Young designers empower creative freelancers in Hong Kong

June
11
2015

As in all industries, the path to entrepreneurship in art and design is full of peaks and valleys. Motivated by challenges in their freelance careers, 30 Savannah College of Art and Design students launched a collective for young designers in Hong Kong. They call themselves "22nd century designers," or XXIID, and aspire to address questions facing up-and-coming artists and designers who work in diverse creative capacities – from graphic design and marketing to illustration and photography. With SCAD professor of advertising and graphic design Gianluca Cinquepalmi advising, seven XXIID members recently convened in Causeway Bay to fine-tune the XXIID guidebook for freelancers, which covers topics like pricing structures, contracts, and client demands. We sat down with them for a preview of this sorely needed resource, which will soon go to print, and to learn about their goal to unite the next generation of creative talent in Hong Kong.

SCAD: Why did you form XXIID?

Melissa Trias: I was tired of being pushed around with freelance jobs. Associate Dean of Academics Derek Black pitched the idea of creating a junior designers’ league, and we had one meeting where everyone discussed the problems with freelance work. Then professor Gianluca Cinquepalmi got involved. He thought we needed to produce something tangible. So we started as a club and it turned into a publication and design collective.

Gianluca Cinquepalmi: The idea of XXIID was to create a platform where creatives can meet, discuss, and improve. Our job and vision is to give tangible and reliable tools based on our knowledge and industry standard. We cannot cover every single aspect of it, but at least we can give some guidelines. I can bring the perspective of a professional who has dealt with and worked in the industry while looking at the real needs of the students.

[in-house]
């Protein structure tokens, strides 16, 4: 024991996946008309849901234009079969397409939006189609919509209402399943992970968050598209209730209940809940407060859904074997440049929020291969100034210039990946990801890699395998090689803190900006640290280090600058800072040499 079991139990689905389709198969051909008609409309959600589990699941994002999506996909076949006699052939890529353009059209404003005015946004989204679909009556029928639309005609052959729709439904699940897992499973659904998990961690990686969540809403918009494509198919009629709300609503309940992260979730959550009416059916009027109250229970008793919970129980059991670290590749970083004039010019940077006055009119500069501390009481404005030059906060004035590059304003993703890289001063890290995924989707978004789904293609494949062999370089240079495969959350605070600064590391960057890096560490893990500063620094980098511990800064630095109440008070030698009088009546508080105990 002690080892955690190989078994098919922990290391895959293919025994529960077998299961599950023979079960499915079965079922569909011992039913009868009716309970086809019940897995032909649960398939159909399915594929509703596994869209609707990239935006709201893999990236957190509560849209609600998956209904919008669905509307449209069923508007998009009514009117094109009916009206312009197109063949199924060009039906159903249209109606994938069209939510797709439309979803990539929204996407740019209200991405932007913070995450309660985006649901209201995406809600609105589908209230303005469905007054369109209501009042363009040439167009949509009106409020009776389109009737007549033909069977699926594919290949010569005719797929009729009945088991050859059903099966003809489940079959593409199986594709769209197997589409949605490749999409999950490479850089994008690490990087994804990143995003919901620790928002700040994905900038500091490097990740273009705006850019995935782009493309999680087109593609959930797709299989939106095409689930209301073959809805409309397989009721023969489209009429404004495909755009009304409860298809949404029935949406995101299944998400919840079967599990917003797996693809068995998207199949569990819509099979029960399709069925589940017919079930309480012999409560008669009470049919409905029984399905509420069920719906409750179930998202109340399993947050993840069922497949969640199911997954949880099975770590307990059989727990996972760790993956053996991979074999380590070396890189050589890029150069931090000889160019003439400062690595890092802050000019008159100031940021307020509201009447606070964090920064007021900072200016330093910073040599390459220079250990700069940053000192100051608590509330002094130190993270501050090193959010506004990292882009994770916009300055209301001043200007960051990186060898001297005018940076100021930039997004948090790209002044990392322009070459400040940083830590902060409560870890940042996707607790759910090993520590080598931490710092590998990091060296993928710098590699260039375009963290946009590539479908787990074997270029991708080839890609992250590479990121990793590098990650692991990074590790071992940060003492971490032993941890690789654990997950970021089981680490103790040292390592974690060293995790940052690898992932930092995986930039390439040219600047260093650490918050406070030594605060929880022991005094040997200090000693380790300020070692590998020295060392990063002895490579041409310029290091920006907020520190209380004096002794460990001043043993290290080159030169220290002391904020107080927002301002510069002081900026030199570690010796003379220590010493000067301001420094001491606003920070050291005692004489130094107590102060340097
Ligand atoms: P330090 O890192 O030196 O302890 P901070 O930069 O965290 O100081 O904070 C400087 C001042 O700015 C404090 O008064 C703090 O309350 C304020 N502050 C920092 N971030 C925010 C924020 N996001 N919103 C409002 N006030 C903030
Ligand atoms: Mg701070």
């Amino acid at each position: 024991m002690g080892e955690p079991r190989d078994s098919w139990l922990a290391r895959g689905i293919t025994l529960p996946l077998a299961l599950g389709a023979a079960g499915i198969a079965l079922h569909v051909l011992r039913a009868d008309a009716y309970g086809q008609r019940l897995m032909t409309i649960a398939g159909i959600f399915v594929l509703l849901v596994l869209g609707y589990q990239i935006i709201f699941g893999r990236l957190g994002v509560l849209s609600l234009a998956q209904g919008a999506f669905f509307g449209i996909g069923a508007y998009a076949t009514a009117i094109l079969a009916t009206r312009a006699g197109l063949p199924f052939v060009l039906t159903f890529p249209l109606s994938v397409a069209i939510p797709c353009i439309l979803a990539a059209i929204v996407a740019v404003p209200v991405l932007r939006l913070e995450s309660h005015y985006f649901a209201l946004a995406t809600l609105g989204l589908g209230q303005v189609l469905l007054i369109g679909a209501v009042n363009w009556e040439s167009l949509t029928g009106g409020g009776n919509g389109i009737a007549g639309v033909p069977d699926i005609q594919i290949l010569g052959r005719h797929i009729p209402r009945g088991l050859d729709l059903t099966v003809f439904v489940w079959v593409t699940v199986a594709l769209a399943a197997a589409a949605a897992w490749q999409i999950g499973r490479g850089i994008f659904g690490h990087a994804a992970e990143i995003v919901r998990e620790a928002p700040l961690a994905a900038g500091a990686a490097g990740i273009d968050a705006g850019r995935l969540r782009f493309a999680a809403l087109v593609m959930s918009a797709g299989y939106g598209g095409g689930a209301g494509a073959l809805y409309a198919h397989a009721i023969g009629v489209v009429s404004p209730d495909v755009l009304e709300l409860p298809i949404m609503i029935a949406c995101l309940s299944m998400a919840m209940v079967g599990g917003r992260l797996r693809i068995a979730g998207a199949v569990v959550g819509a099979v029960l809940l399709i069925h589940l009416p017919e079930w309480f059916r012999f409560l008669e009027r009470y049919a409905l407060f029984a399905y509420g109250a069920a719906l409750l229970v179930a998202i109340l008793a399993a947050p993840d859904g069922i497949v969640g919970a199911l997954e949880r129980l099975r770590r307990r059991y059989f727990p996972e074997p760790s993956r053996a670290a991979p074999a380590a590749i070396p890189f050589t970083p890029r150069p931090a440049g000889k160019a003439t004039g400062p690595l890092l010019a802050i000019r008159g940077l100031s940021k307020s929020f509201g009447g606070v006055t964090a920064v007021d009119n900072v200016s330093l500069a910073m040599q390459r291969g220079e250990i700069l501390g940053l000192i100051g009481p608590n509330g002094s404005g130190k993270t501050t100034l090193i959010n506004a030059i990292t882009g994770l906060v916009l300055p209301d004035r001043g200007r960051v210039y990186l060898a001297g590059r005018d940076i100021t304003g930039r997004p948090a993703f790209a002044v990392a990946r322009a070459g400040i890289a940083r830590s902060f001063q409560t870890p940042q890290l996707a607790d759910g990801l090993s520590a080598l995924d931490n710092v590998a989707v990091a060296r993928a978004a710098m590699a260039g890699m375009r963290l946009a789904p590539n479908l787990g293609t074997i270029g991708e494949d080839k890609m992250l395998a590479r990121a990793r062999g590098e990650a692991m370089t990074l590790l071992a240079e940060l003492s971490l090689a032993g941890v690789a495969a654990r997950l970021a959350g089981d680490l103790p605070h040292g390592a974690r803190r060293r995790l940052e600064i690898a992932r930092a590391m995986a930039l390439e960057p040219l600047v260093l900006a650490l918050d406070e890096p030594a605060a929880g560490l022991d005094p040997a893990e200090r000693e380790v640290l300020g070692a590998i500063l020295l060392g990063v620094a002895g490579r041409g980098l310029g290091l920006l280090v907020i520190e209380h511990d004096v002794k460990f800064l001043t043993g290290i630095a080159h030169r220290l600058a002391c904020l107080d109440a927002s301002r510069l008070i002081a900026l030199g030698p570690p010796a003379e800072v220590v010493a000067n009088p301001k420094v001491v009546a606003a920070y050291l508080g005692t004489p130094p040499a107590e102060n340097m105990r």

SCAD: What are some of the challenges that you face as young designers in Hong Kong?

Trias: There isn’t an association for designers that we could join while still being in school, but we wanted to connect with other creatives in Hong Kong. We felt like we were being misrepresented in terms of value because people would ask us to do work either for free or lower than what we deserved.

That was one of the driving forces of starting XXIID. We deserve to be compensated for the hard work we have devoted to cultivating our craft. - Melissa Trias (M.F.A., luxury and fashion management, 2015)

Shann Larsson: When I first started doing freelance design work I didn’t know about contracts and what rights I had as a designer. With this design collective, we’re outlining things that are applicable to Hong Kong in terms of payment and your responsibilities.

Adam Newbold: It’s difficult to find a single source of trusted information. We’re trying to pull this together into a more accessible space, specifically geared toward young designers in Hong Kong and Asia.

SCAD: Is this resource something that is lacking in Hong Kong?

Newbold: There is the Hong Kong Designers Association, but we feel that younger designers are not represented very well.

Trias: In the U.S., there is AIGA, the American Institute of Graphic Arts. Their standards and ethics have been so functional. We have very valuable skills that we’ve acquired learning from professors who are experts in their fields. There is no reason why we shouldn’t be pricing our work at the correct salary.

SCAD: What artistic and design disciplines are represented in XXIID?

Cinquepalmi: I love this project because I had the opportunity to involve almost all of the departments in SCAD Hong Kong’s school of communication: graphic design, illustration, luxury and fashion marketing, advertising, video, and motion media design. It’s not only for graphic designers.

Newbold: This is the most collaborative project I’ve ever been involved with at SCAD.

Cinquepalmi: We aimed to enroll 30 students as active members of the development phase, and aim to increase by tenfold when we have the publication and the website done. We hope that with the content we have generated, we’ll engage around 300 to 400 students and have them signed up for our mailing list, so that we can tell people about the association, what’s happening, and eventually promote upcoming events.

SCAD: How will XXIID make a better tomorrow for today’s artists and designers?

Cinquepalmi: What is important for us to achieve is making the industry understand that there are talented, prepared designers who act professionally and there are not-so-prepared designers who don't act so professionally.